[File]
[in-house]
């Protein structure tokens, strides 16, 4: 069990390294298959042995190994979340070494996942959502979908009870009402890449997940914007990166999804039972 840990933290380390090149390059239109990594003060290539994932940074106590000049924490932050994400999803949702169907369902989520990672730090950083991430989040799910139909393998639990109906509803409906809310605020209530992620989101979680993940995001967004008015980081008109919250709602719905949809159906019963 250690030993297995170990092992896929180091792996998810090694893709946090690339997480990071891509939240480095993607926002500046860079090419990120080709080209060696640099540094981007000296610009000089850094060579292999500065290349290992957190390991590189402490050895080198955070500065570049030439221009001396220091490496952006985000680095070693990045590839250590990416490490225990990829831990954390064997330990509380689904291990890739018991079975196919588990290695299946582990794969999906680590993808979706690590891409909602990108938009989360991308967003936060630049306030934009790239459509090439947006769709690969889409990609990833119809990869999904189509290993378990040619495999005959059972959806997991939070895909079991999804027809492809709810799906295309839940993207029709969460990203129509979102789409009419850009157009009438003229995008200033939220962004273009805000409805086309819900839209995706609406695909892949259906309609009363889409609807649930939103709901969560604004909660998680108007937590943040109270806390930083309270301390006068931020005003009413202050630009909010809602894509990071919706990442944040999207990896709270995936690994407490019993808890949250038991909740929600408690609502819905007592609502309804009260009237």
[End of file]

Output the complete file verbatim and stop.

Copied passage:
[in-house]
């Protein structure tokens, strides 16, 4: 069990390294298959042995190994979340070494996942959502979908009870009402890449997940914007990166999804039972 840990933290380390090149390059239109990594003060290539994932940074106590000049924490932050994400999803949702169907369902989520990672730090950083991430989040799910139909393998639990109906509803409906809310605020209530992620989101979680993940995001967004008015980081008109919250709602719905949809159906019963 250690030993297995170990092992896929180091792996998810090694893709946090690339997480990071891509939240480095993607926002500046860079090419990120080709080209060696640099540094981007000296610009000089850094060579292999500065290349290992957190390991590189402490050895080198955070500065570049030439221009001396220091490496952006985000680095070693990045590839250590990416490490225990990829831990954390064997330990509380689904291990890739018991079975196919588990290695299946582990794969999906680590993808979706690590891409909602990108938009989360991308967003936060630049306030934009790239459509090439947006769709690969889409990609990833119809990869999904189509290993378990040619495999005959059972959806997991939070895909079991999804027809492809709810799906295309839940993207029709969460990203129509979102789409009419850009157009009438003229995008200033939220962004273009805000409805086309819900839209995706609406695909892949259906309609009363889409609807649930939103709901969560604004909660998680108007937590943040109270806390930083309270301390006068931020005003009413202050630009909010809602894509990071919706990442944040999207990896709270995936690994407490019993808890949250038991909740929600408690609502819905007592609502309804009260009237």